The Human League – The Very Best Of

The Human League have released three singles compilations (to date): initally Greatest Hits (1988), then a reissued and rejigged Greatest Hits in 1995, and then The Very Best Of, ten years ago this week in 2003. The first two fell a little flat in places due to the omission of anything from their early years apart from Being Boiled and the inclusion of tracks like Love is All That Matters and the awful 1995 remix of Don’t You Want Me (more about that here). The third, on the other hand, is entirely essential and largely faultless.

The Very Best Of is, for the most part, chronological, although it opens with Don’t You Want Me, presumably trying to grab you from the start with the hit that everybody knows. Of course it’s a work of genius; you don’t need me to tell you that; and so I’m not going to wax lyrical about it again here – go and read my review of Dare if that’s of interest to you.

Then we take a jump back to about six months earlier for Love Action (I Believe in Love), a top three hit single, and at the time The Human League‘s biggest hit to date. Between Love Action and Don’t You Want Me came Open Your Heart, which peaked at number six, and is excellent too. There’s not been a bad moment on this album so far.

In fact, there really isn’t a bad moment on the whole release – there are weaker tracks such as “the dubious” Heart Like a Wheel, but even that represents a key era in the band’s history – the era when they had lost it a little bit.

The Sound of the Crowd is perhaps the weakest of the Dare singles (in fairness, none of them are particularly weak), and was also the first release from the album, peaking at number 12 in May 1981. There’s a bit of a blip here, as non-album follow-up singles Mirror Man and (Keep Feeling) Fascination turn up. Both were number two singles, I’m not convinced either is really up to the quality of the singles from Dare or even Hysteria.

By the time The Lebanon turns up you realise you’re firmly into the mid-1980s. Not because of the sentiment of the song, which sadly seems to be destined to be continually contemporary, but just the sound – there are points when it feels as though you’re watching some kind of I Love 1984 TV show.

Neither The Lebanon nor Life on Your Own were huge hits, but both are great examples of the more mature League sound which they introduced on their second “pop” album Hysteria. The latter is a brilliantly subdued pop song which somehow breathes “Sheffield” in a way that Dare doesn’t (perhaps it’s the line about “up here the summer’s shorter,” or maybe I’m just imagining it).

Together in Electric Dreams is, of course, not a Human League song, although it has been popularly adopted by them in their live shows in recent years. The original, a number three hit for Phil Oakey and Giorgio Moroder and taken from their subsequent album Philip Oakey and Giorgio Moroder, is entirely amazing and unforgettable, and a worthy inclusion on this album.

Then comes the last single from Hysteria, and also the last single of what you might consider The Human League‘s “mid-period pop phase” if you were of a mind to do so. Louise is an odd single, although its chart performance was acceptable (it peaked at number thirteen). It’s perhaps not up to the standard of Don’t You Want Me, but it’s still a beautifully bitter song.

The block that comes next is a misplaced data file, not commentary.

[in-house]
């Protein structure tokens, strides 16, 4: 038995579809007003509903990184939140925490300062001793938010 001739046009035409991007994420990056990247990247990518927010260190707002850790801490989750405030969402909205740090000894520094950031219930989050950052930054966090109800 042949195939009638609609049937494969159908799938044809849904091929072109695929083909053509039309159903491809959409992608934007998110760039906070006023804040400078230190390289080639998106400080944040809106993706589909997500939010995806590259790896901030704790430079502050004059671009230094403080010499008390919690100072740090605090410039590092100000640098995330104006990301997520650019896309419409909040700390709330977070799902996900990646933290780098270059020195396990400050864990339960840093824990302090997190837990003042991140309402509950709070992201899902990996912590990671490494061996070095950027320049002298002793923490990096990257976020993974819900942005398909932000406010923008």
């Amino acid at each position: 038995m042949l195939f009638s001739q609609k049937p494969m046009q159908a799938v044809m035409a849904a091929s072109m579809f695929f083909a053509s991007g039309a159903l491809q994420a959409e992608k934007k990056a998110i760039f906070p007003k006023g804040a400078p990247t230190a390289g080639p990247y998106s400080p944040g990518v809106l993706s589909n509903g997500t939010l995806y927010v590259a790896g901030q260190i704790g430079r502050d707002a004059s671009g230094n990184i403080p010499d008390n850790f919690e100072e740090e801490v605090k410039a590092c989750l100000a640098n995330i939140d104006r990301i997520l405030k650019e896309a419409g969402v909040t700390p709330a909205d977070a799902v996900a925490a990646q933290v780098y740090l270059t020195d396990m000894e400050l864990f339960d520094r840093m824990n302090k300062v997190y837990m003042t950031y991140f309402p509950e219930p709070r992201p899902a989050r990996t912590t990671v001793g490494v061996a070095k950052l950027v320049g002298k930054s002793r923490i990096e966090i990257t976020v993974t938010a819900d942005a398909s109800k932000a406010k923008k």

From this point onwards we start skipping the lousier singles of The Human League‘s later years, including generally just one per album. This is, in some cases, a bit of a shame, but in others it’s entirely justified. Crash is a good example, represented here by the one decent track on the album, Human. There were two further singles, but both were flops, and neither is actually any good. Human, though, may be a bit of an oddity, but it’s a good slice of mid-1980s R&B nonetheless.

This isn’t really true of Heart Like a Wheel, one of the more average tracks on the largely average 1990 album Romantic? Follow-up single Soundtrack to a Generation has, at least, a passable 7″ mix, but neither is really up to much.

Their 1995 comeback Octopus, on the other hand, yielded a significant pile of hits (hopefully you read that correctly). Of those, just the two top 20 ones are included here, the brilliant Tell Me When and the lovely One Man in My Heart, a bit of an oddity in The Human League‘s oeuvre, as Phil Oakey takes a back seat and allows the girls to lead the singing.

Not such a big hit, but here to represent their excellent 2001 album Secrets, is All I Ever Wanted. The album was sadly a total flop due to record company issues, but that was entirely undeserved. In 2003, this was their most recent single, and its inclusion on this album is very welcome.

But that’s not it – there’s even a little space on the end to represent their first couple of albums, which might seem a little odd, but actually Being Boiled (1978) sits alongside All I Ever Wanted (2001) extremely well, and the compilation’s closer Empire State Human (1979) may have only been a number 62 single, but it really does end the release on a high.

The Very Best Of is pretty comprehensive – most of the omissions are understandable, and none of the few singles which have surfaced since 2003 would really add much to this album. If that weren’t enough, you even get an excellent bonus disc of remixes. Essential listening.

You can find The Very Best Of through all the standard places, such as this one.

1 thought on “The Human League – The Very Best Of

  1. Pingback: Beginner’s guide to The Human League | Music for stowaways

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